Internationally, the most frequently purchased drugs are
antimicrobials1. They are
indispensable treatments especially in countries like India, where the
infectious disease burden is among the highest in the world2. The success of antimicrobial therapy critically depends
on the use of drugs which are active and effective against common pathogens.
Hence, the outcome is beneficial for the patient when antimicrobial drugs are
used against a vulnerable pathogen3.
Nevertheless, habitual use of antimicrobials at the population level is linked
to the rise of bacterial resistance, narrowing the effective range of the
available drugs 4,5.
The increased resistance is a result of many factors, but
the leading cause is the overall volume of antibiotic consumption6. With each use, whether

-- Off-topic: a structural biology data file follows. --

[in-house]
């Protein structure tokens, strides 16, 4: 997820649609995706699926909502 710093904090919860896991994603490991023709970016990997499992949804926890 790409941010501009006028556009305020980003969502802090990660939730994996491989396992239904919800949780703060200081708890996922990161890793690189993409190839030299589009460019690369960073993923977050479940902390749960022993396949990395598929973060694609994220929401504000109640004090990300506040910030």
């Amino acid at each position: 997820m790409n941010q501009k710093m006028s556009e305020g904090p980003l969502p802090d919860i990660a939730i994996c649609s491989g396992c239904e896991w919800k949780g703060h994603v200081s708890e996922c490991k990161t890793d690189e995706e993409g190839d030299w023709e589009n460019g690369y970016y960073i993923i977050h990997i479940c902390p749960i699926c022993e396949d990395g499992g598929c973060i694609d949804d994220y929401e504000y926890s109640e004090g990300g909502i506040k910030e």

appropriate or not, the probability of the development and spread of
antibiotic-resistant bacteria escalates7.
In developing countries antibiotics can be obtained easily from private retail
pharmacies without prescription and pharmacists also advise and dispense
antibiotics to patients8.
Hence, self-medication is rampant and inappropriate antimicrobial use is
persistent. To prevent this problem, an all-inclusive method is advised which
includes proper awareness and education of the public regarding self-medication9. Recognizing the reasons and rationale of
individuals for consumption of self-prescribed antimicrobials enables the
formation of effectual strategies that directly tackle these key influences of
non-prescription antimicrobial use.
Maintenance of antimicrobial success is a universally shared
responsibility but the actions needed to achieve this goal cannot be decided
globally. Each region must adopt approaches adapted to its own conditions.
Hence this study brings to light the factors driving individuals to purchase
antibiotics without a prescription or oversight by healthcare professionals in